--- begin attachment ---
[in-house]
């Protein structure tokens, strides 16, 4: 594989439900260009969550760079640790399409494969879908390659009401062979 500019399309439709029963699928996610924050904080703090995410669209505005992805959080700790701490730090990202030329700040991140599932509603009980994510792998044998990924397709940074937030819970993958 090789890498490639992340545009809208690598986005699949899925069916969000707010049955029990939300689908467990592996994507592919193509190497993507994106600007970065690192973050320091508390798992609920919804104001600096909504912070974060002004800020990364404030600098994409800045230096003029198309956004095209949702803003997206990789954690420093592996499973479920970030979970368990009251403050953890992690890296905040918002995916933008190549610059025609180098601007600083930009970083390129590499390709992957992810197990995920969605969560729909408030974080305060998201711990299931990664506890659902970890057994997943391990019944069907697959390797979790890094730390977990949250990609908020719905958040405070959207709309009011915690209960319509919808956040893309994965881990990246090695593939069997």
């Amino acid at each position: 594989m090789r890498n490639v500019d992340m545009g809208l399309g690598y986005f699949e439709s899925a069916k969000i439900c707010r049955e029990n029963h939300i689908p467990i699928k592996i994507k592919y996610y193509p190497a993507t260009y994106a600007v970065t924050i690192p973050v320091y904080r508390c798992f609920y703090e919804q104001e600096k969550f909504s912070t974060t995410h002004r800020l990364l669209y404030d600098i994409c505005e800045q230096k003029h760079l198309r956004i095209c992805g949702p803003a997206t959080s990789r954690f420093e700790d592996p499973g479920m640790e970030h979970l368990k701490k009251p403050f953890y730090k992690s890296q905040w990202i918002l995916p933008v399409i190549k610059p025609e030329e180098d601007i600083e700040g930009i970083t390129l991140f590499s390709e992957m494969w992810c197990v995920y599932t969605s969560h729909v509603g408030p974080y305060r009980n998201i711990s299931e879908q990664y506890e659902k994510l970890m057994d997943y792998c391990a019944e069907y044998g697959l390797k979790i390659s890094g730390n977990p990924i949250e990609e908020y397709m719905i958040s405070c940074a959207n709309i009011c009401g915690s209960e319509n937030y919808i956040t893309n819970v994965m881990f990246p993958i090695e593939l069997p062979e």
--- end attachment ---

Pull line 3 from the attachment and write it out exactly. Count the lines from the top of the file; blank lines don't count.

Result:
């Amino acid at each position: 594989m090789r890498n490639v500019d992340m545009g809208l399309g690598y986005f699949e439709s899925a069916k969000i439900c707010r049955e029990n029963h939300i689908p467990i699928k592996i994507k592919y996610y193509p190497a993507t260009y994106a600007v970065t924050i690192p973050v320091y904080r508390c798992f609920y703090e919804q104001e600096k969550f909504s912070t974060t995410h002004r800020l990364l669209y404030d600098i994409c505005e800045q230096k003029h760079l198309r956004i095209c992805g949702p803003a997206t959080s990789r954690f420093e700790d592996p499973g479920m640790e970030h979970l368990k701490k009251p403050f953890y730090k992690s890296q905040w990202i918002l995916p933008v399409i190549k610059p025609e030329e180098d601007i600083e700040g930009i970083t390129l991140f590499s390709e992957m494969w992810c197990v995920y599932t969605s969560h729909v509603g408030p974080y305060r009980n998201i711990s299931e879908q990664y506890e659902k994510l970890m057994d997943y792998c391990a019944e069907y044998g697959l390797k979790i390659s890094g730390n977990p990924i949250e990609e908020y397709m719905i958040s405070c940074a959207n709309i009011c009401g915690s209960e319509n937030y919808i956040t893309n819970v994965m881990f990246p993958i090695e593939l069997p062979e």